Optimizing your Gut: Summer Edition

Did you know that your gut microbiome changes with the seasons? Our microbiome is made up of  30-100 trillion bacteria, viruses, fungi, and single celled organisms. As our gut microbiome has changed and evolved with us through time, it makes sense it would change with us through the seasons, too. 

 

Why eating seasonally is important 

Summer is perhaps one of my favorite seasons for seasonal eating! Fresh berries, summer squash, deliciously plump tomatoes, the mouth-watering list goes on and on. Studies show fruits and veggies in season carry tons of benefits, including sustainability, freshness, and enhanced flavor. 

Crops picked and eaten at their peak ripeness are not only tastier, though. Studies have shown they contain more nutrients when allowed to ripen naturally on their parent plant and this means more nutrients for your gut microbiome. 

 

Is there evidence that seasonal eating works? 

Studies on the Hadza population of Tanzania and the Hutterites showed seasonal variation of their gut microbiome. These communities lead a communal lifestyle, and their diets fluctuate seasonally.

These studies showed consistent and significant population-wide shifts in their gut microbiome composition across the seasons. During the summer or wet months, when they had the highest fiber consumption from complex carbohydrates, their microbiome showed:

  • Increased levels of Bacteroidetes, which contain complex carbohydrate digesters – the good ones!
  • Decreased levels of actinobacteria, which have been negatively correlated to fiber content in food – the ones we don’t want as many of!

Infographic: Mango Avocado Blueberries Bell peppers  Cantaloupe Grapes Limes Peaches Swiss chard Asparagus Carrots Celery Cucumber Green beans Summer squash Tomatoes

How to get the most out of seasonal eating 

  • Balance your gut with homemade fermented foods. You could pickle some leftover carrots or cucumber on your own or try kimchi or sauerkraut.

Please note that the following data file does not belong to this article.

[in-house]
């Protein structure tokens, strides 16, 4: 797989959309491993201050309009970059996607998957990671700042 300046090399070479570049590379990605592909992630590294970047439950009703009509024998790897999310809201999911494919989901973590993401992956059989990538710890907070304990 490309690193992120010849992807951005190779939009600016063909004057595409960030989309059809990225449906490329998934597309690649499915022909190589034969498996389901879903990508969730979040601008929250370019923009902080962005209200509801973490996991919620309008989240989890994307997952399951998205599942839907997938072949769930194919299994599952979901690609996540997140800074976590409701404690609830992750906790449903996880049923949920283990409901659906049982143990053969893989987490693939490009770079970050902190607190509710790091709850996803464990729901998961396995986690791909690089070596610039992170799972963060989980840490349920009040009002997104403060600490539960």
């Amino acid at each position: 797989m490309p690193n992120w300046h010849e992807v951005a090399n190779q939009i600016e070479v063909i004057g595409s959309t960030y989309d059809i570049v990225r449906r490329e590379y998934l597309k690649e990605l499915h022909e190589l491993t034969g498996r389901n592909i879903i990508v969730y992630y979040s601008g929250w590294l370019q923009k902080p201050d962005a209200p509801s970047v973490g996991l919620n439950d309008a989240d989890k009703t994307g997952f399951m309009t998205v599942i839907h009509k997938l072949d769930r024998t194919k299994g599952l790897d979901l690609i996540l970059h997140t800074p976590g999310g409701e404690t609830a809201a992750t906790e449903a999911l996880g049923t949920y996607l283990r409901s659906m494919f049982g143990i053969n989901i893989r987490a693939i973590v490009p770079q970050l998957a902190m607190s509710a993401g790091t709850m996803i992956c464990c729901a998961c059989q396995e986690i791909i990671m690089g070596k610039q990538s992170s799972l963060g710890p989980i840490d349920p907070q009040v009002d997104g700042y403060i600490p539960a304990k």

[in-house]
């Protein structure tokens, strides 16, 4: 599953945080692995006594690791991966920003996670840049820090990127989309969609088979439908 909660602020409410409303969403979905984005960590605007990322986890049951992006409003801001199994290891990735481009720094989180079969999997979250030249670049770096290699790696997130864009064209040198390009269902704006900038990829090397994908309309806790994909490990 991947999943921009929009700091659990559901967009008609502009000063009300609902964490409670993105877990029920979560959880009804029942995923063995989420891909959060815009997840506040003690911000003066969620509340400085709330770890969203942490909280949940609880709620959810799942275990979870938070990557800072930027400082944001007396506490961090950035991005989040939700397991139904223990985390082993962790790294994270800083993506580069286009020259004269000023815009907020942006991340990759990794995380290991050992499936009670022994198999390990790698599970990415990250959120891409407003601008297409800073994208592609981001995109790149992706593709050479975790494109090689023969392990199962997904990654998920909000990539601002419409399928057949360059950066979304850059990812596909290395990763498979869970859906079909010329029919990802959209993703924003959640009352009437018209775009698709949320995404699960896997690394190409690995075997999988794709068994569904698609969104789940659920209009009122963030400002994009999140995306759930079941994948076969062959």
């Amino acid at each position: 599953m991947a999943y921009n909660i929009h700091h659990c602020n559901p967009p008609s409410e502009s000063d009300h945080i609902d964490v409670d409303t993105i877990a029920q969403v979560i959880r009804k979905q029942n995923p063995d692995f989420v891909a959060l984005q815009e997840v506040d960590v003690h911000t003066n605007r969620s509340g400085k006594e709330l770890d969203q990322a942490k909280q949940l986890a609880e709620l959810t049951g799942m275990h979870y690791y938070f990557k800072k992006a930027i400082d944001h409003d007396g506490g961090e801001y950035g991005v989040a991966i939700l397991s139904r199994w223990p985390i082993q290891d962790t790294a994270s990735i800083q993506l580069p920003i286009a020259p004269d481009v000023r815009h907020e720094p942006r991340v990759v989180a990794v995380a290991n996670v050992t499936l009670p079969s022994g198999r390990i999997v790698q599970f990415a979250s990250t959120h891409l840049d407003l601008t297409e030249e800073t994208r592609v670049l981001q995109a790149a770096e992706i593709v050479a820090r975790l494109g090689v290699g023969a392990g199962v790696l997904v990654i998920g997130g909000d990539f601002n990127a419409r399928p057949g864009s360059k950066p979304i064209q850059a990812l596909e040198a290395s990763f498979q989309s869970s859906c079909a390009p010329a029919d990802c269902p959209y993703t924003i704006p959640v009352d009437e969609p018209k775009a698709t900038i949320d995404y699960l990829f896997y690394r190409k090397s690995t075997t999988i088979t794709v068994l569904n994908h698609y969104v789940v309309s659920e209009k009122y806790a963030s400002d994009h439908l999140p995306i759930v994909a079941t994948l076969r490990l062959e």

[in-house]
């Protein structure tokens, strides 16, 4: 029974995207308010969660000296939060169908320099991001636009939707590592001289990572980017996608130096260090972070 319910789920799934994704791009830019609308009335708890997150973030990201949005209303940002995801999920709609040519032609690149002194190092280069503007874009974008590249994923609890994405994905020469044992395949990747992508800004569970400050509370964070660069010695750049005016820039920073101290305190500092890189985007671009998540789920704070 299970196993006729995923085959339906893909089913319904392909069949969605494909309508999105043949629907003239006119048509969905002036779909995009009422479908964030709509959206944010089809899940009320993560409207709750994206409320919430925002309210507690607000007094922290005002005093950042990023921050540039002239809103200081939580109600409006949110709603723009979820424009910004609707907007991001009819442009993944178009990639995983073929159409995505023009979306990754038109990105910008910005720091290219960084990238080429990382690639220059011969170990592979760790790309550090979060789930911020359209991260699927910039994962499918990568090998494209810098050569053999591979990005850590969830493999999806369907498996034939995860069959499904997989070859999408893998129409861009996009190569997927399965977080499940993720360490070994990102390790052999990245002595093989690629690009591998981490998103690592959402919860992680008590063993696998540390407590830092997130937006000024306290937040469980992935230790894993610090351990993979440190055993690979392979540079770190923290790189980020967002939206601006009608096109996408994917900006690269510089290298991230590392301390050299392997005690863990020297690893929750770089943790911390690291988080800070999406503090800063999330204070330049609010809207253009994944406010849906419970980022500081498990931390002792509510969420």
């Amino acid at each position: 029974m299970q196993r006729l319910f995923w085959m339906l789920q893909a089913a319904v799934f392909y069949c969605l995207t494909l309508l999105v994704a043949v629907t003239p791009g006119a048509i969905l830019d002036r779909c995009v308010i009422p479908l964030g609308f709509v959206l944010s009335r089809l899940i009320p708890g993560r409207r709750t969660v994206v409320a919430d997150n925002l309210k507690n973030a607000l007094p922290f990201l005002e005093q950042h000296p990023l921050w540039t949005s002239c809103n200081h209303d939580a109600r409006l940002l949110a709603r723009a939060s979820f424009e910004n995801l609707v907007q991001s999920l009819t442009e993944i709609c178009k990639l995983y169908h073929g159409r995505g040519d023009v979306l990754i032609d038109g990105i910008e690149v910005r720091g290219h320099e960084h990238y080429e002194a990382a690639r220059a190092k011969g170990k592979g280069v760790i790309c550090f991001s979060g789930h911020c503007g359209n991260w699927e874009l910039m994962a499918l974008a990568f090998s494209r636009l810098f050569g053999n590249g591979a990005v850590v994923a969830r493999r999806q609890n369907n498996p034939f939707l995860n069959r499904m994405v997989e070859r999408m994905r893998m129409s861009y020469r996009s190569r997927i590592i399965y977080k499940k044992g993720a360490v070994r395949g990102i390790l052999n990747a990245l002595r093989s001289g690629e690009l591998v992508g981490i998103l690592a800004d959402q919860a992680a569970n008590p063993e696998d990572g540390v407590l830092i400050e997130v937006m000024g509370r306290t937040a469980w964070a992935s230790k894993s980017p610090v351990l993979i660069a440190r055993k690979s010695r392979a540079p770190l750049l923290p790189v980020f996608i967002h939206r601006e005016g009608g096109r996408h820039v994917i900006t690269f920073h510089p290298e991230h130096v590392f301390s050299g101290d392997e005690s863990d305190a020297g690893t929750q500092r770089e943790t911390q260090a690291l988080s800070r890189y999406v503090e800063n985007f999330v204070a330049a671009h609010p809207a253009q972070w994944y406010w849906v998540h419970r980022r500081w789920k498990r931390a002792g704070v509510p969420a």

• Get outside and enjoy the summer! If you’re in a super hot area like us in south Florida, get outside at non peak hours like earlier in the morning (before 9 am) and after 6pm. You can even add in a stress-busting activity you love like outdoor yoga. 
  • Refresh with some fruit and veggie infused water! I love lime and cucumber water. 
  • Add blueberries to your breakfast oatmeal or make a fresh blueberry smoothie. 
  • Limit your processed food intake. Opt for organic produce and limit packaged foods when possible. 
  • Eat fresh fruit and berries for dessert instead of processed sweets. Try making “nice cream” (dairy free ice cream) with frozen peaches or mangos for dessert.
  • Enjoy some prebiotic foods like garlic, onions and leeks! 
  • Increase intake of raw vegetables like celery, Swiss chard, or carrots by adding other fresh greens like spinach, kale and lettuce to your mix. Enjoy a big salad! 

 

Beware of the heat 

Studies have found that hot temperatures may increase permeability of the gut lining, allowing more toxins to pass through the stomach lining if not managed properly. The good news is that our bodies go through a process called heat acclimation in the hot summer months in order to keep our core body temperatures balanced. To be extra safe, there are precautions you can take in the heat to protect your body and gut, like staying hydrated with water, eating a diverse and gut nurturing seasonal diet, and getting quality sleep. 

 

Savor the season 

Let’s make the most out of these last days of summer! Don’t be afraid to try a new recipe and get the kids involved in the fun. If you find yourself getting stumped on what to cook next, look at a list of seasonal ingredients and let your imagination run wild. Summer is the perfect time to explore fresh ingredients and have fun with being healthy. Check out some of my free guides to get started! 

 

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Optimizing your Gut: Summer Edition

Did you know that your gut microbiome changes with the seasons? Our microbiome is made up of  30-100 trillion bacteria, viruses, fungi, and single celled organisms. As our gut microbiome